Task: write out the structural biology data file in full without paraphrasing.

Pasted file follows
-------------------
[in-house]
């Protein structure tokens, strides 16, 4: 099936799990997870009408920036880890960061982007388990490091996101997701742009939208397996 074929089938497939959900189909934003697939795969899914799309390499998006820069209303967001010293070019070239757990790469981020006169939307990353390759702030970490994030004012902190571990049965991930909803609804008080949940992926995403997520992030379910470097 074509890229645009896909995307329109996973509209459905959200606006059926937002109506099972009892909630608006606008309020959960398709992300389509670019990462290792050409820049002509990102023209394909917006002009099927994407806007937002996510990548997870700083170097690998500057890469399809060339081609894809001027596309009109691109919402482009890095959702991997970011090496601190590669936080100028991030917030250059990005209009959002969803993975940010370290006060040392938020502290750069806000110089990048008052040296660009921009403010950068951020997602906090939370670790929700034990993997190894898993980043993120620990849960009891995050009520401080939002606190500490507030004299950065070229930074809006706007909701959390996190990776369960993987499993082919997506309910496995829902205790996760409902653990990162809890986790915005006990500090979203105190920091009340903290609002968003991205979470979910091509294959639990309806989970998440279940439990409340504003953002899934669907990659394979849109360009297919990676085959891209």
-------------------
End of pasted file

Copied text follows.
[in-house]
């Protein structure tokens, strides 16, 4: 099936799990997870009408920036880890960061982007388990490091996101997701742009939208397996 074929089938497939959900189909934003697939795969899914799309390499998006820069209303967001010293070019070239757990790469981020006169939307990353390759702030970490994030004012902190571990049965991930909803609804008080949940992926995403997520992030379910470097 074509890229645009896909995307329109996973509209459905959200606006059926937002109506099972009892909630608006606008309020959960398709992300389509670019990462290792050409820049002509990102023209394909917006002009099927994407806007937002996510990548997870700083170097690998500057890469399809060339081609894809001027596309009109691109919402482009890095959702991997970011090496601190590669936080100028991030917030250059990005209009959002969803993975940010370290006060040392938020502290750069806000110089990048008052040296660009921009403010950068951020997602906090939370670790929700034990993997190894898993980043993120620990849960009891995050009520401080939002606190500490507030004299950065070229930074809006706007909701959390996190990776369960993987499993082919997506309910496995829902205790996760409902653990990162809890986790915005006990500090979203105190920091009340903290609002968003991205979470979910091509294959639990309806989970998440279940439990409340504003953002899934669907990659394979849109360009297919990676085959891209």